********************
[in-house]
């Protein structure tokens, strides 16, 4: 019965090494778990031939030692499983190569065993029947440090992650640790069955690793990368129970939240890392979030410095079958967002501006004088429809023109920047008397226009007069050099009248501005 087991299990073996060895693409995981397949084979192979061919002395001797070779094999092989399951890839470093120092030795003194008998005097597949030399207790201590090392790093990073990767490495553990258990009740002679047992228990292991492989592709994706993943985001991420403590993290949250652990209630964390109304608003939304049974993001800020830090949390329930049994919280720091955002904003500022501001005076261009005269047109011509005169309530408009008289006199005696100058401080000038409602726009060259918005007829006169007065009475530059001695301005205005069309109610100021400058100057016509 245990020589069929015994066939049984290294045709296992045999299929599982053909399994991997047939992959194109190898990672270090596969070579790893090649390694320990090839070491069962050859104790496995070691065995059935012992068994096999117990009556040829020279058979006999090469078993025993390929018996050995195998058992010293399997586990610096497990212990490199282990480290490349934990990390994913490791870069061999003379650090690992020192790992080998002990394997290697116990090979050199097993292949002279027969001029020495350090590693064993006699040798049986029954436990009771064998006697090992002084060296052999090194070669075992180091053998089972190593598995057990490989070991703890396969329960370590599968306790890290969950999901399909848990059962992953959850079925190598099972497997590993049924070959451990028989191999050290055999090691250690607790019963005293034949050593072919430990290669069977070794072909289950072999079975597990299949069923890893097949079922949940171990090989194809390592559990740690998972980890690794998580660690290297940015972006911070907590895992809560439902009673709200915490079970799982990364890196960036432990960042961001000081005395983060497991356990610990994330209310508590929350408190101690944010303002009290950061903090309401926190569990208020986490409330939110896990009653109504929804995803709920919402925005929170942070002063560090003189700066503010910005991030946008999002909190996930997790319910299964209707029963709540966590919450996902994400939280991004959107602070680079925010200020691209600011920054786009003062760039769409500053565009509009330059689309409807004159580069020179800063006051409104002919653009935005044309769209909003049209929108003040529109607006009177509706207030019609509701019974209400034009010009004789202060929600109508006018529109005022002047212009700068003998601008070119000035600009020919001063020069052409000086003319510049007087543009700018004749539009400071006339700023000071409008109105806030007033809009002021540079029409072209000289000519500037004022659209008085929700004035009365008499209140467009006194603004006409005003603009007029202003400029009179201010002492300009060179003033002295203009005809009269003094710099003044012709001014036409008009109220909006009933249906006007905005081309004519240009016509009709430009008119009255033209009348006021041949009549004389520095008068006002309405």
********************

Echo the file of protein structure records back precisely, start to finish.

[in-house]
């Protein structure tokens, strides 16, 4: 019965090494778990031939030692499983190569065993029947440090992650640790069955690793990368129970939240890392979030410095079958967002501006004088429809023109920047008397226009007069050099009248501005 087991299990073996060895693409995981397949084979192979061919002395001797070779094999092989399951890839470093120092030795003194008998005097597949030399207790201590090392790093990073990767490495553990258990009740002679047992228990292991492989592709994706993943985001991420403590993290949250652990209630964390109304608003939304049974993001800020830090949390329930049994919280720091955002904003500022501001005076261009005269047109011509005169309530408009008289006199005696100058401080000038409602726009060259918005007829006169007065009475530059001695301005205005069309109610100021400058100057016509 245990020589069929015994066939049984290294045709296992045999299929599982053909399994991997047939992959194109190898990672270090596969070579790893090649390694320990090839070491069962050859104790496995070691065995059935012992068994096999117990009556040829020279058979006999090469078993025993390929018996050995195998058992010293399997586990610096497990212990490199282990480290490349934990990390994913490791870069061999003379650090690992020192790992080998002990394997290697116990090979050199097993292949002279027969001029020495350090590693064993006699040798049986029954436990009771064998006697090992002084060296052999090194070669075992180091053998089972190593598995057990490989070991703890396969329960370590599968306790890290969950999901399909848990059962992953959850079925190598099972497997590993049924070959451990028989191999050290055999090691250690607790019963005293034949050593072919430990290669069977070794072909289950072999079975597990299949069923890893097949079922949940171990090989194809390592559990740690998972980890690794998580660690290297940015972006911070907590895992809560439902009673709200915490079970799982990364890196960036432990960042961001000081005395983060497991356990610990994330209310508590929350408190101690944010303002009290950061903090309401926190569990208020986490409330939110896990009653109504929804995803709920919402925005929170942070002063560090003189700066503010910005991030946008999002909190996930997790319910299964209707029963709540966590919450996902994400939280991004959107602070680079925010200020691209600011920054786009003062760039769409500053565009509009330059689309409807004159580069020179800063006051409104002919653009935005044309769209909003049209929108003040529109607006009177509706207030019609509701019974209400034009010009004789202060929600109508006018529109005022002047212009700068003998601008070119000035600009020919001063020069052409000086003319510049007087543009700018004749539009400071006339700023000071409008109105806030007033809009002021540079029409072209000289000519500037004022659209008085929700004035009365008499209140467009006194603004006409005003603009007029202003400029009179201010002492300009060179003033002295203009005809009269003094710099003044012709001014036409008009109220909006009933249906006007905005081309004519240009016509009709430009008119009255033209009348006021041949009549004389520095008068006002309405």